The Sound of Silence
"Hello Darkness, my old friend
I've come to talk with you again
Because a vision softly creeping
Left its seed while I was sleeping
And the vision that was planted on my brain
Within the sound of silence"
- Paul Simon (1964)
Tick, tick, tick, tick.
I waited. For hours it seemed.
For hours it was, but not too many. The day had passed. Equities performed in what appeared to be positive fashion for most of the session. Even if six of the 11 S&P sector select SPDR ETFs closed lower than where they started. Even if the Dow Industrials gave up 158 points (-0.44%), weighed down by the wonderful world of Disney DIS.
Materials (XLB) led the way. That's a growth story, right? Aluminum, Nonferrous Metals, and Steel stocks led the sector. Technology (XLK) placed second, led by Renewable Energy Equipment and Semiconductors. The Philadelphia Semiconductor Index ran 1.95%, as both Advanced Micro Devices (AMD) and Nvidia (NVDA) re-assumed their places as industry royalty. That all sounds growthy to me. Or is this simply inflation hedge positioning?
I mean, away from alternative assets such as cryptocurrencies and actual precious metals, how would one brace for even more inflation? In materials that certainly will be in demand now that the bipartisan infrastructure bill is fact, and in chips, where the pricing power is now and will be possibly forever. All chips, yes, but with a focus on the high end.
Trading was light on Thursday. Bank holidays here in the U.S. as well as in many nations around the globe. No bond trading. Breadth was overwhelmingly positive. Traders leaned into small- and mid-caps and waited for trading in U.S. Treasury securities to open on Thursday evening. Open they did, and on weakness. Not a rout by any stretch of the imagination, but lower, or higher as debt security performance is often expressed in yield form. Bond prices have moderated through the hours since, but that early overnight performance, while not quite unexpected, served a cold reminder. All is not exactly well, and there is a lot of work ahead.
The question, from a political and ultimately economic perspective, becomes this: With consumer inflation running at more than three-decade highs, still accelerating and now well beyond even the most dire professional projections of just a few months ago, is the Biden administration's $1.85 trillion-ish social issue and climate change spending plan now dead? Common sense would infer that this bill at a minimum would have to be delayed well into 2022. It's an election year, though. The most optimistic of professional opinions now only see this current bout with inflation ebbing at perhaps the midpoint of next year.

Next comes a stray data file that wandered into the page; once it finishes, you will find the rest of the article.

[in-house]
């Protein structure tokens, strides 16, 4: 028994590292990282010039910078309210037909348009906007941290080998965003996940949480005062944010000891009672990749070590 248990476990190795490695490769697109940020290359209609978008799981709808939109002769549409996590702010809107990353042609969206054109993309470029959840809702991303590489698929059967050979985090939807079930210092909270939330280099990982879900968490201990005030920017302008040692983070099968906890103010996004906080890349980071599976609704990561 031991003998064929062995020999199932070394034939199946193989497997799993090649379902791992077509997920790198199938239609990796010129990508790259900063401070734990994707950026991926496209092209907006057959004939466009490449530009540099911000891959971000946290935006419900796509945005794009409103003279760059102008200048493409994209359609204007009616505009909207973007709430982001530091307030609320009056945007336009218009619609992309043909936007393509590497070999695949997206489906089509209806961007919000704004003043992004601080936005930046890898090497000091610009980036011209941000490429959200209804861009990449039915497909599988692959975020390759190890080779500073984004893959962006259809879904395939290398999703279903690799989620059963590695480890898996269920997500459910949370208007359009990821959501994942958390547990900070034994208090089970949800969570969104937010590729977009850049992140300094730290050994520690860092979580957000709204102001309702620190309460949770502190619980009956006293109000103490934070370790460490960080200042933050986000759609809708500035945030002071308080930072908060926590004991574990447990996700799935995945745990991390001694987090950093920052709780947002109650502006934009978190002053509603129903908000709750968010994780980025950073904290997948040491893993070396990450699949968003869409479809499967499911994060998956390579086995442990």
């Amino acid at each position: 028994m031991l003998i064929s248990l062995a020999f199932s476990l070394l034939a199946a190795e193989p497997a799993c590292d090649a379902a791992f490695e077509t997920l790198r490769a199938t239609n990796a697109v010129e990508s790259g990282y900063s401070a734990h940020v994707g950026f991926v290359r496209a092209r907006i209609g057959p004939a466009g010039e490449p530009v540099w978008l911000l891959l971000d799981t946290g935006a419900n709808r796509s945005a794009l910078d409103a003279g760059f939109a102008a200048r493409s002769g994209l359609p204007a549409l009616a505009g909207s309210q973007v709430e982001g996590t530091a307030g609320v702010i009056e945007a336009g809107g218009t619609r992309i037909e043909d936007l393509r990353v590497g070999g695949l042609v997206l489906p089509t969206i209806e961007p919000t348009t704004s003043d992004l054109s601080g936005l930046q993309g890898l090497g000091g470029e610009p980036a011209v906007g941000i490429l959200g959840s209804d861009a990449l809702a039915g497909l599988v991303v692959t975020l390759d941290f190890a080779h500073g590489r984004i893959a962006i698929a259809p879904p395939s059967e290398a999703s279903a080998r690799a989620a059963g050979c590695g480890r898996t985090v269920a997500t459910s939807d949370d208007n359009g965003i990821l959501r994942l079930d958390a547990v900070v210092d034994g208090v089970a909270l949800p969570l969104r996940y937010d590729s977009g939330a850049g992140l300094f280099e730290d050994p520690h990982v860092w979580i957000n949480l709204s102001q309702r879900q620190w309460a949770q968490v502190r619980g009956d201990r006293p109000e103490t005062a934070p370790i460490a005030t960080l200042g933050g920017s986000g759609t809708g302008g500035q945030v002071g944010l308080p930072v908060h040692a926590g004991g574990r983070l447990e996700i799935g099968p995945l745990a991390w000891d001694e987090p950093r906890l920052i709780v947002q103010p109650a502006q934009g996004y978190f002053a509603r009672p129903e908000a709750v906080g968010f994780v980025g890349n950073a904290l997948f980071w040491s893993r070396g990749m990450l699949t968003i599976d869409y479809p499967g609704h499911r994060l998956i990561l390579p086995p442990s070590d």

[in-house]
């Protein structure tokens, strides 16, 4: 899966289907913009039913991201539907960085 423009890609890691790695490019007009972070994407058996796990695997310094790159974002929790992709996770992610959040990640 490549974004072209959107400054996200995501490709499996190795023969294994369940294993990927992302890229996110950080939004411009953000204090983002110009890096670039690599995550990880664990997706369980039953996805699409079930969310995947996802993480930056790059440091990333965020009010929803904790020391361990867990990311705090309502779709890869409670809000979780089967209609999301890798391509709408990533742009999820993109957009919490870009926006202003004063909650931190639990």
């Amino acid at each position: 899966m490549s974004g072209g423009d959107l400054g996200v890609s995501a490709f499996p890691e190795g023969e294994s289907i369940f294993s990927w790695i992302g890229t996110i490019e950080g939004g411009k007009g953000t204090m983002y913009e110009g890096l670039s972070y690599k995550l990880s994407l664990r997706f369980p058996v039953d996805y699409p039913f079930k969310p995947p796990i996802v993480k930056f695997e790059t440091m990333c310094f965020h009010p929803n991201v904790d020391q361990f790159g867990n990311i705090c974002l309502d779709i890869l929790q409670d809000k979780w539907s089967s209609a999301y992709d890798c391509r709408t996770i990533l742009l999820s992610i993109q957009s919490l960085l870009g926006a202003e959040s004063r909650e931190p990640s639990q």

One must keep in mind that this year alone, the legislature has passed that $1 trillion ($550 billion in new cash) infrastructure bill on top of a $1.9 trillion COVID relief package that boosted household incomes. All of this was built on top of all of the crisis-level fiscal and monetary support placed under the economy in 2020.
According to the St. Louis Fed, total assets on the Fed's balance sheet that had bottomed below $3.8 trillion as recently as September 2019 stood above $8.5 trillion just one week ago. US federal debt, which stood at $22.7 trillion at the end of fiscal 2019, now stands just below $29 trillion. While I do find the increasing national debt and size of the central bank's balance sheet somewhat alarming, I find truly frightening that the velocity of money stock (M2) spiked slightly in third quarter of 2020 but has slowed sequentially for each quarter since from the quarter prior despite so much of the economy having reopened.
This study in human behavior in response to a public health crisis that begat a perplexing economic reality would in theory support the Fed's "transitory" narrative on consumer inflation. While I am still buying that story, one must also be fully cognizant that over the past five months this inflation we speak on and think on has accelerated even as the speed of transaction as a percentage of money supply has slowed. That's just not supposed to happen. We may not be wrong, but then again, if we were, it would not be the first time.
I do not walk the halls of the United States Capitol, so I know nothing. That said, I cannot imagine that this October print for consumer inflation does not at least slow down the progressive side of the Democratic Party as the numbers clearly reinforce the concerns often expressed by those comprising the fiscally moderate side of said party.